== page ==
When you meet or hear about someone who does something amazing, does it inspire you to be a better person? It does me. Whether it be spiritual or physical, I am inspired. When I watch a great Olympic athlete, half way through I want to get up and do that, skate, ski, whatever. But instead, I sit (which is probably a good thing, I really suck at skating). There are many more important situations that can stir that feeling of inspiration, the Olympics is just one of many that pop to mind.
Here is another one.
Rosemary Stasek, is a woman who has lived a life of successful details, from dot-comer to Mayor of Redwood City, California. She is now living her life with a big picture view, helping the women of war-torn Afghanistan.
You might have a visual image of Afghan women, not so many years ago, during the rule of the Taliban. An extremely conservative religious government that ruled with a particularly aggressive oppression towards the women of their country. All women in public were completely covered in the blue burkas, lest they be beaten. Women weren’t educated, women stayed at home. It was a scene hard for us to understand. Who could be allowed to treat women this way?
Rosemary was living in California, having a comfortable, successful life. She was raised in Pennsylvania, went to catholic school, on to Cornell University, then to graduate school at Stanford. She worked at the Bank of America, went on to a dot-com, and then inspired to run for political office. She was elected to the City Council of Redwood City, CA, and eventually become the Mayor. It was during her stint as a politician that she first set foot in Afghanistan. She has always been a motivated soul, and she has always been inspired by the human condition. She thought her trip to Kabul, Afghanistan as part of a delegation to tour the country after the fall of the Taliban, would be interesting. She didn’t know it would change her life.
Afghanistan got under her skin. She fell in love with the country, and she was inspired to help. Unlike most of us that allow that feeling to pass, Rosemary moved into action. She started a non-profit called A Little Help. She went back, every vacation, every break, any time she had. With her non-profit, she rebuilt women’s prisons. Most of the female prisoners were incarcerated for marrying a man their families did not arrange. Often children were imprisoned with their mothers. She built teaching kitchens. She taught canning and food preserving classes, a tradition lost to generations of women because of war. (Rosemary makes award-winning preserves, and she has the county fair ribbons to prove it). She helped run a beauty school, improve maternity care, and helped build a clinic for women and children, all in an effort to improve the lives of women in Afghanistan by giving them much needed help, a sense of purpose, and a skill.
When her term in local U.S. politics was over, she made the commitment and moved to Kabul, Afghanistan. She worked full time running a beauty school. Working in beauty parlors is one of the few professions an Afghan woman can have. It is also one of the few social centers women have to meet outside the home. Inside the beauty parlor she saw women thrive, away from the daily cultural restraints still so prevalent in Afghanistan.
As a foreigner, Rosemary had a few more privileges than Afghan women did, but she was not immune to the cultural restraints. She had been living above the beauty school, in the home of the American born beauty school owner and her Afghan husband. They were all good friends. She left one night after the husband threatened her at gunpoint, with a semi-automatic weapon, calling her a “whore” because she had a male friend over visiting in her room. Rosemary insists it would be a better story if they had their clothes off. They didn’t, they were just visiting. When it was over, she packed everything she could fit in two suitcases that night, grabbed her dog, and lived out of her car for four days.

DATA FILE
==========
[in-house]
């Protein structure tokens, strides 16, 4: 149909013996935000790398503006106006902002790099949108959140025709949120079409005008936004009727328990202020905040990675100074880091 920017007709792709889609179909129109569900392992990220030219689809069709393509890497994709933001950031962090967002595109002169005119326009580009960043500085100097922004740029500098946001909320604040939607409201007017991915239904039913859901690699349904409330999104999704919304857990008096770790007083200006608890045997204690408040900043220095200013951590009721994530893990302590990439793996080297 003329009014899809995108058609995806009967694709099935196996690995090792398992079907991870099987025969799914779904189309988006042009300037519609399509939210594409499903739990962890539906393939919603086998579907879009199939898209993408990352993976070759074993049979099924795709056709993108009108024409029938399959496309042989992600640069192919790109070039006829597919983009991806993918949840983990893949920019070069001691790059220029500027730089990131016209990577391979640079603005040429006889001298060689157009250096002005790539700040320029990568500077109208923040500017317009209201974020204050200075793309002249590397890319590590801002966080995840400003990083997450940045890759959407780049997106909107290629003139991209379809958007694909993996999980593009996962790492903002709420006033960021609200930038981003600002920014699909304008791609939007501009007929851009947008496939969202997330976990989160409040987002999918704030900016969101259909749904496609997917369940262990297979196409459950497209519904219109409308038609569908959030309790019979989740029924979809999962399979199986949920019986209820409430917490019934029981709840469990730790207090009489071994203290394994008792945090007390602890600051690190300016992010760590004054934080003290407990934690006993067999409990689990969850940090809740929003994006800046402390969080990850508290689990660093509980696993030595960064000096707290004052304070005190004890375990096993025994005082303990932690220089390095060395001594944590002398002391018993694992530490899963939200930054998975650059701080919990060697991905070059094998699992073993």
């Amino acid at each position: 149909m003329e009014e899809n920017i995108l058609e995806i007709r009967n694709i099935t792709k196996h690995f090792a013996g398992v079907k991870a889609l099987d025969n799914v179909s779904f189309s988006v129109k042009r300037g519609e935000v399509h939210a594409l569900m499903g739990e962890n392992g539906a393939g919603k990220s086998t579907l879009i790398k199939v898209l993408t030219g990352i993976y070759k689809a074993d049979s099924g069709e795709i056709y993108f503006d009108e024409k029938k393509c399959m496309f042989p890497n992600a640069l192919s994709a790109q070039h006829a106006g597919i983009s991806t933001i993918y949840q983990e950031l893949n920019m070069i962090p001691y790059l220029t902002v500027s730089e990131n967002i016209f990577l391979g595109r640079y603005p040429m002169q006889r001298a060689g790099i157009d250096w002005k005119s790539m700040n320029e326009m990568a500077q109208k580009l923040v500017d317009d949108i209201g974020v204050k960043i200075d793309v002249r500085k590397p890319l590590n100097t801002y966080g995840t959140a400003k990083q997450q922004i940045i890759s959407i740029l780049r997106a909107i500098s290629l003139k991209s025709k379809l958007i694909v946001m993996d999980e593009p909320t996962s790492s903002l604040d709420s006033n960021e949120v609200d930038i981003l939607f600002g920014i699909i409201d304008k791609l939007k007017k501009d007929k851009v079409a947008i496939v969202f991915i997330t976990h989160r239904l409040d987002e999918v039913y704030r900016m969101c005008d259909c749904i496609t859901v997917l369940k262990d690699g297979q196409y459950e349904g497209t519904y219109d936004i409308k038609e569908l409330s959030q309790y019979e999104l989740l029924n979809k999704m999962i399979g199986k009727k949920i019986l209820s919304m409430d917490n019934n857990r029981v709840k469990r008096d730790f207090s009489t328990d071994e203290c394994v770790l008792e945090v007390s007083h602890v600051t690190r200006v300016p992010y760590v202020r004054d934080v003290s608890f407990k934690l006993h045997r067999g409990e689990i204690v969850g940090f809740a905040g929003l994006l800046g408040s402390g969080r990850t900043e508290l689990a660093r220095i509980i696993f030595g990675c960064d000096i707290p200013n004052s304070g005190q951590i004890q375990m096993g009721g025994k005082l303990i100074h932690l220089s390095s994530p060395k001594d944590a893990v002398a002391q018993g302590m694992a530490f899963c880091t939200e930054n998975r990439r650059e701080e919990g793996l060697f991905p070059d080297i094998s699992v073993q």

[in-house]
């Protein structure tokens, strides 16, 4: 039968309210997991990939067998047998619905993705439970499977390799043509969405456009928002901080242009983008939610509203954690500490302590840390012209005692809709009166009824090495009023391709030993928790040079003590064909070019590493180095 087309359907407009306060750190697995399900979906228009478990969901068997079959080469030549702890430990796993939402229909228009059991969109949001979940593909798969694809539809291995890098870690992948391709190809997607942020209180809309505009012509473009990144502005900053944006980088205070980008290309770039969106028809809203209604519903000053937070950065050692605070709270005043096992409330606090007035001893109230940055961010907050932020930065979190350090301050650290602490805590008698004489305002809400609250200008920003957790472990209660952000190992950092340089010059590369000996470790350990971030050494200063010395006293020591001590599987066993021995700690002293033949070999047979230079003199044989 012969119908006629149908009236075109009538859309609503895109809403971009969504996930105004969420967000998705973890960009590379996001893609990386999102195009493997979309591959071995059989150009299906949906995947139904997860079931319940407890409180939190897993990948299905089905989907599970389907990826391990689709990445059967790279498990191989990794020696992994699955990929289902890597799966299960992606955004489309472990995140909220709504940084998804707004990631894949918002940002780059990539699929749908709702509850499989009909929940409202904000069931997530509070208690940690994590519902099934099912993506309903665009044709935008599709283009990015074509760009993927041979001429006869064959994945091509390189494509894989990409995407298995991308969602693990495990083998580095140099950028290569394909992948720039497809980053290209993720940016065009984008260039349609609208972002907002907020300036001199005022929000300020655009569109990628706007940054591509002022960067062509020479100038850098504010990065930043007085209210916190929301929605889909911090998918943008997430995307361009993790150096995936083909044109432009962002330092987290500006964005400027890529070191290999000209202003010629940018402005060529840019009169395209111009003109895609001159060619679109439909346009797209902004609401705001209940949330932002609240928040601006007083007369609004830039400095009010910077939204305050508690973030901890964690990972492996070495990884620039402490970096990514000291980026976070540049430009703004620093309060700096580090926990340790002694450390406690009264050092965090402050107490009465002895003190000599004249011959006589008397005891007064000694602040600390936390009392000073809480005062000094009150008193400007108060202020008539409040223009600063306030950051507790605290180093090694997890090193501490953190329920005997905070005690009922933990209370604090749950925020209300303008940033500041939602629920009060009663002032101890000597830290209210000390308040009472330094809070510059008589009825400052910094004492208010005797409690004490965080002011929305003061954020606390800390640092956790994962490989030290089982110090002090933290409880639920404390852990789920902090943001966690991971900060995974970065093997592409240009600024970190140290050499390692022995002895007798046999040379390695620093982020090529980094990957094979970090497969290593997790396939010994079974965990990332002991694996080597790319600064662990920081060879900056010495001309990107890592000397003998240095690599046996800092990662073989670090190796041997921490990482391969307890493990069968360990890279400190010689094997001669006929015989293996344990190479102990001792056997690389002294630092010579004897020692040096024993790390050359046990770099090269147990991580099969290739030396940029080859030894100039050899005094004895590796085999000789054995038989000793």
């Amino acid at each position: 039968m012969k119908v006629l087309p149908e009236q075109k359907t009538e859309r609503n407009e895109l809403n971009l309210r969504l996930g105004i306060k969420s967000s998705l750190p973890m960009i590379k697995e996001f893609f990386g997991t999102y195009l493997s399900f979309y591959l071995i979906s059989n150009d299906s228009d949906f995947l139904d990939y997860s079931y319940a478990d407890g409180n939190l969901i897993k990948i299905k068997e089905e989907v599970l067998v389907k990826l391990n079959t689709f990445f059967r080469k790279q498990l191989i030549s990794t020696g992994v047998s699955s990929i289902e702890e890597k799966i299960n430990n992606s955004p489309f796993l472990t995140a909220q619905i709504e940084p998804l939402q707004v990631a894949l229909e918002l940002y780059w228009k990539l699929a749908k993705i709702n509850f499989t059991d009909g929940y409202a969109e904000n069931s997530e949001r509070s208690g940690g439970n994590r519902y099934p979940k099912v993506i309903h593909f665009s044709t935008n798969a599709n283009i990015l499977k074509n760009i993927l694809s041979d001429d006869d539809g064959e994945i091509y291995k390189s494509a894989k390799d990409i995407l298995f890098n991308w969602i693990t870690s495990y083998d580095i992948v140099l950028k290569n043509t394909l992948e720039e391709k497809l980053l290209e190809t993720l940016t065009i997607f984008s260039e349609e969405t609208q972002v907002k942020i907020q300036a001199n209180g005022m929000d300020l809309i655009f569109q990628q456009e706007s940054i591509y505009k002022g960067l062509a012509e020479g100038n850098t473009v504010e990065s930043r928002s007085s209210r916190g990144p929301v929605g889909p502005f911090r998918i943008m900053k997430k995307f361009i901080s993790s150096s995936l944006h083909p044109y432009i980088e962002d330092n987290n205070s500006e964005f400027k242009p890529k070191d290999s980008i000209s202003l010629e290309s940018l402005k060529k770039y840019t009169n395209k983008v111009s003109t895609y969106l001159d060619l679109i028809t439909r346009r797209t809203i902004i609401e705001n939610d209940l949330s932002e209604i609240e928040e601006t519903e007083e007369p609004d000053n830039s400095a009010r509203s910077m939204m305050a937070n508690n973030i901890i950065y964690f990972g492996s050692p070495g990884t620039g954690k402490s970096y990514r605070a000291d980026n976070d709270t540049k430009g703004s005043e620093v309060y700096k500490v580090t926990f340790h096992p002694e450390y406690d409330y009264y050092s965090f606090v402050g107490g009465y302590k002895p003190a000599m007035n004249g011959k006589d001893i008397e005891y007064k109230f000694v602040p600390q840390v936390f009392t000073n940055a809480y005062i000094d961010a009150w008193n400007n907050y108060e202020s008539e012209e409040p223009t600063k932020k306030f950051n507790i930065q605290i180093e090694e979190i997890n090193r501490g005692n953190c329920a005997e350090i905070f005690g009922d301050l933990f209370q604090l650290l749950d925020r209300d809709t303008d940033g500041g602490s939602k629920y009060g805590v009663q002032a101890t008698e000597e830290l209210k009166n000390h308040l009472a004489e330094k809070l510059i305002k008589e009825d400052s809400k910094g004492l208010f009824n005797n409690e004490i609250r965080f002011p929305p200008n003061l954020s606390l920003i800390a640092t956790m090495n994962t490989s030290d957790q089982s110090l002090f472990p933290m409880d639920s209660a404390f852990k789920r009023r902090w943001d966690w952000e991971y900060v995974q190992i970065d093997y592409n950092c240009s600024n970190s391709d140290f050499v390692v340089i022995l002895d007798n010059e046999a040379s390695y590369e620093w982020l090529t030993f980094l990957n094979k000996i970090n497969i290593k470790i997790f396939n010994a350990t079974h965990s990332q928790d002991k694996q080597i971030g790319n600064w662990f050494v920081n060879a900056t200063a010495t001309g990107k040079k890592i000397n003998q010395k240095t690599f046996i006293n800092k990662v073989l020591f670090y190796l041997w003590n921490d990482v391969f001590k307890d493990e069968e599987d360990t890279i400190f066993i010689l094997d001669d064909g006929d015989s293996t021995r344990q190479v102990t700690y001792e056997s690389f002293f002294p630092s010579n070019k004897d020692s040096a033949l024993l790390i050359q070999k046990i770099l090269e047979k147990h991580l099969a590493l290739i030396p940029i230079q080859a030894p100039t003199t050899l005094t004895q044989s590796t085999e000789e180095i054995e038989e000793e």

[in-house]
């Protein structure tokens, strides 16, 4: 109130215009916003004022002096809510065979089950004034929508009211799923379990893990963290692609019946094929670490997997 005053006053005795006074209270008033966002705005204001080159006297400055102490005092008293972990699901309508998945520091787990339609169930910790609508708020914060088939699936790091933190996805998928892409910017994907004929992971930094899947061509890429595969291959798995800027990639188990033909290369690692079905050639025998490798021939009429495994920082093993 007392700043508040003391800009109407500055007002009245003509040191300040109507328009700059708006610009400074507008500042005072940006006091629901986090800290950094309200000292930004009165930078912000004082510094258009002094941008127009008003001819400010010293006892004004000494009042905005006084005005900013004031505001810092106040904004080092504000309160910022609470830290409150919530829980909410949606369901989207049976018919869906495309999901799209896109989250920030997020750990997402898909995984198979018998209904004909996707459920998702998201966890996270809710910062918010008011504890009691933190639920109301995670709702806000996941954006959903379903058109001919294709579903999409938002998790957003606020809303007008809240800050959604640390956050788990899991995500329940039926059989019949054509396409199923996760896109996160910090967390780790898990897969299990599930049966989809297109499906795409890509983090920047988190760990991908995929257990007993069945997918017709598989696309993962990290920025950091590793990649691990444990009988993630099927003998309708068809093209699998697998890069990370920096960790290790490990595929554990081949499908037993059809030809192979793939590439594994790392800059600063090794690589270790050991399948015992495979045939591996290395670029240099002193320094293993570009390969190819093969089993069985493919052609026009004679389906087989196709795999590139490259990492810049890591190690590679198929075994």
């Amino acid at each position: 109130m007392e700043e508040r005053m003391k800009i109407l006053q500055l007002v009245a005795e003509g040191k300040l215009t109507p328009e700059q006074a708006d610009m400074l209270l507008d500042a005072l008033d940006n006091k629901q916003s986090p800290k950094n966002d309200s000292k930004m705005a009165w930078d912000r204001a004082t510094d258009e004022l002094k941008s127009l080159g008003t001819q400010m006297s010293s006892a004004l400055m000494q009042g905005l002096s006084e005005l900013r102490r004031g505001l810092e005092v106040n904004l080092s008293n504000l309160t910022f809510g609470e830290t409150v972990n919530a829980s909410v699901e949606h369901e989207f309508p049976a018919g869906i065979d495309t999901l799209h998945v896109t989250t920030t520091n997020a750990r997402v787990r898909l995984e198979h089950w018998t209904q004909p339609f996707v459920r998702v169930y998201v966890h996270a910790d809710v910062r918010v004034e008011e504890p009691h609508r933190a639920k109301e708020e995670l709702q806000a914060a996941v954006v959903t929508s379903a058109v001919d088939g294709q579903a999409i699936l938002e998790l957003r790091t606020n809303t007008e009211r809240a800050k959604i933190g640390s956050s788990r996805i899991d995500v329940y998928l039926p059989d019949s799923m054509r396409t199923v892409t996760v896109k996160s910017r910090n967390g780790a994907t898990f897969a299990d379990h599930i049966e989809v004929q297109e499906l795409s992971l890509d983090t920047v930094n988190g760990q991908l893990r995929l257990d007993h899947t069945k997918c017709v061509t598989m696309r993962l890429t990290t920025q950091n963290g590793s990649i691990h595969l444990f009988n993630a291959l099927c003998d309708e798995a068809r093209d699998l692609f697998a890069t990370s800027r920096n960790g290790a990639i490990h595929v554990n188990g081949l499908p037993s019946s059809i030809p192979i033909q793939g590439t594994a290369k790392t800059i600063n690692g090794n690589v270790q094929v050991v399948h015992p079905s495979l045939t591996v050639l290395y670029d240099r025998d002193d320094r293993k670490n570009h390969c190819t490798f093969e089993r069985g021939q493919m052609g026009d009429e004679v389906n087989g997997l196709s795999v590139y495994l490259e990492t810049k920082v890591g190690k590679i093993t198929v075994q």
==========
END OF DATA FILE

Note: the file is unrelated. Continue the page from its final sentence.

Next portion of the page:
It was this experience that firmed her resolve. What was she doing here? She didn’t need to do this, should she just go home? A lesser person would have. Rosemary however, found a home, a new job, and her purpose. She had done so much, learned so much. She was still useful. She knew it.
There aren’t many women that live alone in Afghanistan. There aren’t many that drive cars (only foreigners), and almost no one keeps dogs as pets. (They are considered too dirty). This is the life of Rosemary in Afghanistan. She doesn’t quite fit in, but it’s ok, and that just might be part of her purpose.
She lives by example. She takes great pleasure driving her car a few minutes out of her way everyday past the all-girls school. “If those girls can just see a woman drive a car, then they will know it can be done.”
Rosemary’s new job is training women to be politicians. She works with women who have been elected to provincial councils. Since the fall of the Taliban, and the reorganization of Afghanistan government, women must hold one quarter of the seats in the national government and one-third of the seats in the provincial or local governments. “Some of these women have never spoken a word in front of a man, let alone disagree with him, so the first step is to just get them to speak.
“This is going to be a long process, but the people of Afghanistan want so much to be at peace.”
All her passion and experience has come full circle. She has no plans to leave, much to her mother’s chagrin. But half of her, unfortunately, expects political turmoil to force her out. In the meantime, she is there to teach, to lead by example, to help. She calls it just A Little Help. If you would like to donate, visit A Little Help.
By Carolyn Kane
Related Story: For Love of Afghanistan